A Public Sphere for Poetry, Nature, and Politics
Awakened from a restless, wine-inspired sleep,
I wake in the night to find Yuan Chen’s elegy
and read, “Even if I had wings,
the net of grief would snare me.”
Pouring a good Malbec, I smelled it,
just as I had that night ten years ago
in Buenos Aires, Gray laughing with delight
at first taste, and I took a sip.
“We should go to Mendoza,” she grinned,
“since we’re both in love with her grapes.”
And now her ever-present absence,
my only true companion. Her beautiful dog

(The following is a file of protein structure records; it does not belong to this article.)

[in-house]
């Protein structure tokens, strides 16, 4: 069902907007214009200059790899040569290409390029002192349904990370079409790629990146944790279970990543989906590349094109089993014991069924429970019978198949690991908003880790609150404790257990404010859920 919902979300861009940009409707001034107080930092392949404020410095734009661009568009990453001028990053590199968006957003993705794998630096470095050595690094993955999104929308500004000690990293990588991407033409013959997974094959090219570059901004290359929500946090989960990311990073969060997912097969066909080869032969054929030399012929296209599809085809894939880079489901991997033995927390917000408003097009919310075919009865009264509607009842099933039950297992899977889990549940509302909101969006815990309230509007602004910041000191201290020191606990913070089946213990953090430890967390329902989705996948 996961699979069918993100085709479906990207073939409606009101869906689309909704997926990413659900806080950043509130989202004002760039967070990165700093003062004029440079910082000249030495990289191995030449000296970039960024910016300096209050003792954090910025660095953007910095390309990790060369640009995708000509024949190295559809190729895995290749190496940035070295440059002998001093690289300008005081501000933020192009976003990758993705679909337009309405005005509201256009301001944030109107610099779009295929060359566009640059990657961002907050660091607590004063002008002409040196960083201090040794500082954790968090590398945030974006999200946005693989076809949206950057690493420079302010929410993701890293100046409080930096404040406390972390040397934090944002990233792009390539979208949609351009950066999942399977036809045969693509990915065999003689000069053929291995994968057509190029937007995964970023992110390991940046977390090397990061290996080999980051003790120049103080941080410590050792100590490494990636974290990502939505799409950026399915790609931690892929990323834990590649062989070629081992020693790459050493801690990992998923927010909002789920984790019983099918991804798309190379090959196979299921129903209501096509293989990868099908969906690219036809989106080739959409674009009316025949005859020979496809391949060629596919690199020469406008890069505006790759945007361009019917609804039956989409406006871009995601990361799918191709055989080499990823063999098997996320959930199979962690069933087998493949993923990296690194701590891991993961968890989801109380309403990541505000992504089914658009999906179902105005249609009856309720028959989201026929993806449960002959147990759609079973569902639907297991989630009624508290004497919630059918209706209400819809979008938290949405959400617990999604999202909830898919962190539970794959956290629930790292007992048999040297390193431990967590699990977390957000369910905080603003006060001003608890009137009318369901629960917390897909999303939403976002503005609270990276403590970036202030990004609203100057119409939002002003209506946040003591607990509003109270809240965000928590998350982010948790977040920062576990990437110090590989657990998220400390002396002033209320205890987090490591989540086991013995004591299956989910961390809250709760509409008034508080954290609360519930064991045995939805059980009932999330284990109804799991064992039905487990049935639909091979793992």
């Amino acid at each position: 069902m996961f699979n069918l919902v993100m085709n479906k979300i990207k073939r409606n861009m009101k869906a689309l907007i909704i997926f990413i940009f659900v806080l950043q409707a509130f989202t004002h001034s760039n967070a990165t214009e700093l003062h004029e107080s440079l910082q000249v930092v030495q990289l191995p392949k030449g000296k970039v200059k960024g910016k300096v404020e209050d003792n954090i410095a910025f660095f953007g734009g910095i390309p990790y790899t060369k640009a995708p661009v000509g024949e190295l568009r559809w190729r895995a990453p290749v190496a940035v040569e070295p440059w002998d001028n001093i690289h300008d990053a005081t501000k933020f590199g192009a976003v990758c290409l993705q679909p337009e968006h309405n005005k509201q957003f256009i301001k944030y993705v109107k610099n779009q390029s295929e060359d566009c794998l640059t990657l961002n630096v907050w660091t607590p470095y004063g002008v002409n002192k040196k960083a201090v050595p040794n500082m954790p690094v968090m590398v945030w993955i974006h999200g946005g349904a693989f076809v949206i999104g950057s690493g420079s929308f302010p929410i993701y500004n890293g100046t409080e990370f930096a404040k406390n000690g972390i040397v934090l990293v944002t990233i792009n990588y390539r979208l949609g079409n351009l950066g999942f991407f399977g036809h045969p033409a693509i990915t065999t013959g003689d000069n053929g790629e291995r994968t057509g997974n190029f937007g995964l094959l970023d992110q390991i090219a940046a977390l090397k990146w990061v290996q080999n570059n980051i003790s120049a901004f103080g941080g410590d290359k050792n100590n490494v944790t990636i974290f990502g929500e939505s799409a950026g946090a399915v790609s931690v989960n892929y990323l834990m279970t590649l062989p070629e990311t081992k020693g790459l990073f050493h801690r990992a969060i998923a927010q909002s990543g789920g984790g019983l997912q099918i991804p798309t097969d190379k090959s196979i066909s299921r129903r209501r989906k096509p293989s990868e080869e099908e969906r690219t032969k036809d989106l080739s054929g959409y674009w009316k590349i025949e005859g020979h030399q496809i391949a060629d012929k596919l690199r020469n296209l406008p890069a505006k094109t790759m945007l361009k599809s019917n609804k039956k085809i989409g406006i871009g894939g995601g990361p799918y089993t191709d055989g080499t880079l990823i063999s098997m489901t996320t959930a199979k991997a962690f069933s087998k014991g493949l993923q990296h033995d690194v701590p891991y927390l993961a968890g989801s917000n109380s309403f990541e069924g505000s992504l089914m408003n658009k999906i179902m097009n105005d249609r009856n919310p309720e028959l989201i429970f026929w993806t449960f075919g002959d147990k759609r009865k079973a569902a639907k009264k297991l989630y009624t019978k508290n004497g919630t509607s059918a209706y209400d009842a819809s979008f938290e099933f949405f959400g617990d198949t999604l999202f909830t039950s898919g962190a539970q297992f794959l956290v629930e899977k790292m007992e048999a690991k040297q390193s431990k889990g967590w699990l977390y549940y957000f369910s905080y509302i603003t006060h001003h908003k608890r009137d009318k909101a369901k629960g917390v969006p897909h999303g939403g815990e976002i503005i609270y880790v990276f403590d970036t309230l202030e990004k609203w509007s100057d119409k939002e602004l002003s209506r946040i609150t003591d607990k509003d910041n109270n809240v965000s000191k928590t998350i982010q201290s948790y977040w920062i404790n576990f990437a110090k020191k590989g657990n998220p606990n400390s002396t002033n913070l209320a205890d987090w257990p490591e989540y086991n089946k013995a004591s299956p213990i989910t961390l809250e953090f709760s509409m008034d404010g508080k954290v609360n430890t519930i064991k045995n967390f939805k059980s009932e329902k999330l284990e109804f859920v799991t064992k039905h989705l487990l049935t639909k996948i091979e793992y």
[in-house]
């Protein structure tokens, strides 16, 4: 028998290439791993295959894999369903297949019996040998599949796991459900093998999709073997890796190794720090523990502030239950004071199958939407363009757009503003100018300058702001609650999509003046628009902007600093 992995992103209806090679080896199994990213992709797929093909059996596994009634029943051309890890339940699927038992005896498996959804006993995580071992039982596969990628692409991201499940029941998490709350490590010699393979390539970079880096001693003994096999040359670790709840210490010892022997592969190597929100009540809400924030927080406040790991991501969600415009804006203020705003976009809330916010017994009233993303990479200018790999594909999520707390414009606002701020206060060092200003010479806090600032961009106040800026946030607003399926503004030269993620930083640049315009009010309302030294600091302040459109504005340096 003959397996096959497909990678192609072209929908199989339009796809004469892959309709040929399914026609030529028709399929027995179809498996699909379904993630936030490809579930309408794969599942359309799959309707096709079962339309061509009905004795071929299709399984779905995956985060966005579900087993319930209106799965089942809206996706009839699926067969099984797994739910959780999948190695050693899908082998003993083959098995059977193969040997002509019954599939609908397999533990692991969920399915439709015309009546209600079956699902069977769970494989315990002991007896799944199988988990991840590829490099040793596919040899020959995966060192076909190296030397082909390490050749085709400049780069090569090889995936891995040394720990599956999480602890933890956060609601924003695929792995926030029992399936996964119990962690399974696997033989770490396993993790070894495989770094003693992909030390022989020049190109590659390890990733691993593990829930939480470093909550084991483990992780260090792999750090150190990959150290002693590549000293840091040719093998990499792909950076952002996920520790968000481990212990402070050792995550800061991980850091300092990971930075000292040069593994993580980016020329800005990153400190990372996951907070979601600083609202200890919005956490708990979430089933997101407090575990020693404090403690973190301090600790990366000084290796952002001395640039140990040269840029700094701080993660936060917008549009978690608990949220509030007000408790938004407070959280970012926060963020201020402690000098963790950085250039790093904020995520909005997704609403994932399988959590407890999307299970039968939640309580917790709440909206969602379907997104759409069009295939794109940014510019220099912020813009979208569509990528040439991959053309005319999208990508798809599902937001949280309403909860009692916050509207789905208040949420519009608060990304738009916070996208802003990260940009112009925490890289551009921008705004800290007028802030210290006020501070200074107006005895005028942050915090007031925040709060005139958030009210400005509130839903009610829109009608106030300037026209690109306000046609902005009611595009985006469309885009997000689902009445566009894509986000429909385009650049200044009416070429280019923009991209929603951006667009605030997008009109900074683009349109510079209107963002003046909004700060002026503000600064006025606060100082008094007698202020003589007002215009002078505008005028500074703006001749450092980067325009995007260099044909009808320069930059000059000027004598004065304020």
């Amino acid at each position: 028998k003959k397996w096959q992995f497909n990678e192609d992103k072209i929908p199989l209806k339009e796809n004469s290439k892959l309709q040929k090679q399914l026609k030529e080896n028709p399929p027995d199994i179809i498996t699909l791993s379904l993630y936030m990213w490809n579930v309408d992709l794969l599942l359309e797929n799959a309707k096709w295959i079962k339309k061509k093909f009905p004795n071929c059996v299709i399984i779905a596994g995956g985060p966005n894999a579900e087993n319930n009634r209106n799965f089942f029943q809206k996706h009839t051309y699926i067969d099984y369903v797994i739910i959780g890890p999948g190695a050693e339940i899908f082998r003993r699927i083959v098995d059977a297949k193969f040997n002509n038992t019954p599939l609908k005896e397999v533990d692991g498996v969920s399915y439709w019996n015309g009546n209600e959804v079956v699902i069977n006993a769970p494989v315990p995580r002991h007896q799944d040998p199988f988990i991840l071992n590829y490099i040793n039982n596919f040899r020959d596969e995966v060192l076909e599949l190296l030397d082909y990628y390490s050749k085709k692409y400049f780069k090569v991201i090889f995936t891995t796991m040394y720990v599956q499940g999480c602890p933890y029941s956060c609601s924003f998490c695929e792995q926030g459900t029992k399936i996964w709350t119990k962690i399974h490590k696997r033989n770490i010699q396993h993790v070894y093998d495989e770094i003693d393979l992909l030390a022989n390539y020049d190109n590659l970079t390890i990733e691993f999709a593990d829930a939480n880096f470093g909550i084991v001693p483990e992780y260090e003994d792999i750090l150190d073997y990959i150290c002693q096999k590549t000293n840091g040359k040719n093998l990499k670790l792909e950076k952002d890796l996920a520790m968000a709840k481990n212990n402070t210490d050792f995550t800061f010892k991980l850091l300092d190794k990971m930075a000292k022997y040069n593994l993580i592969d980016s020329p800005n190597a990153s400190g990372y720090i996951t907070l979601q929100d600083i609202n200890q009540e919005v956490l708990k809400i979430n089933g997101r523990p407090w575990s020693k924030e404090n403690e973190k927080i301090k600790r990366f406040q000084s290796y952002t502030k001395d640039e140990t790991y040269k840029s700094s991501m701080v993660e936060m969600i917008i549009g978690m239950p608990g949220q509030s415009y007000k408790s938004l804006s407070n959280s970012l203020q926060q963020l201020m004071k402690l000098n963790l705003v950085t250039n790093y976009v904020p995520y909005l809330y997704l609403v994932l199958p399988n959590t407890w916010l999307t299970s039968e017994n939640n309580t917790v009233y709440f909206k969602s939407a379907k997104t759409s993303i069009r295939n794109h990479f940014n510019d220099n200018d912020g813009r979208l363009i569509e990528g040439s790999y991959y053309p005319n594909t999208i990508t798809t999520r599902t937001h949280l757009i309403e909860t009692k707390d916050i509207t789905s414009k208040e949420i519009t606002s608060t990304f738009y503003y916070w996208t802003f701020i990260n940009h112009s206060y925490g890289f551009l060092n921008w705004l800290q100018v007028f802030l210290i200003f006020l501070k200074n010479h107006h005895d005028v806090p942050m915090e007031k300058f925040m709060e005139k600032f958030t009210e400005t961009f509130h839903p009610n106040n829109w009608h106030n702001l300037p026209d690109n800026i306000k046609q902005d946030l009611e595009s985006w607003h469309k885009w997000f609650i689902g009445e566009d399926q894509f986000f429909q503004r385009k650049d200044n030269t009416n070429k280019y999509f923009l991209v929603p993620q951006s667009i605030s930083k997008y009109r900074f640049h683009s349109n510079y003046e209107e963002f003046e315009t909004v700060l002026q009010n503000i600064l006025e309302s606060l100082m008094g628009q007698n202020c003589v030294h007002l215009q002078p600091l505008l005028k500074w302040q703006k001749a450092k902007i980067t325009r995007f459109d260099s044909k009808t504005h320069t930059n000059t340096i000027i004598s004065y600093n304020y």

and the first echo of her laughter.
Yuan Chen met his wife in dreams each night.
I meet mine in a glass of wine,
in a dog that barks for attention
when I’m too lonely to play; I meet mine
in a menu, in a taste of a simple empanada,
in a steak from the parrilla — “rosada,
sin sangre” — This net of grief
is empty. All things pass through.
Even as I sit, weeping with my wine,
here is Yuan Chen, my friend, and here
my late wife, and the stars above her
and a full moon on the rise.
From Habitation: Collected Poems published by Lost Horse Press.
Copyright 2014 by Sam Hamill. Reprinted by permission of the author.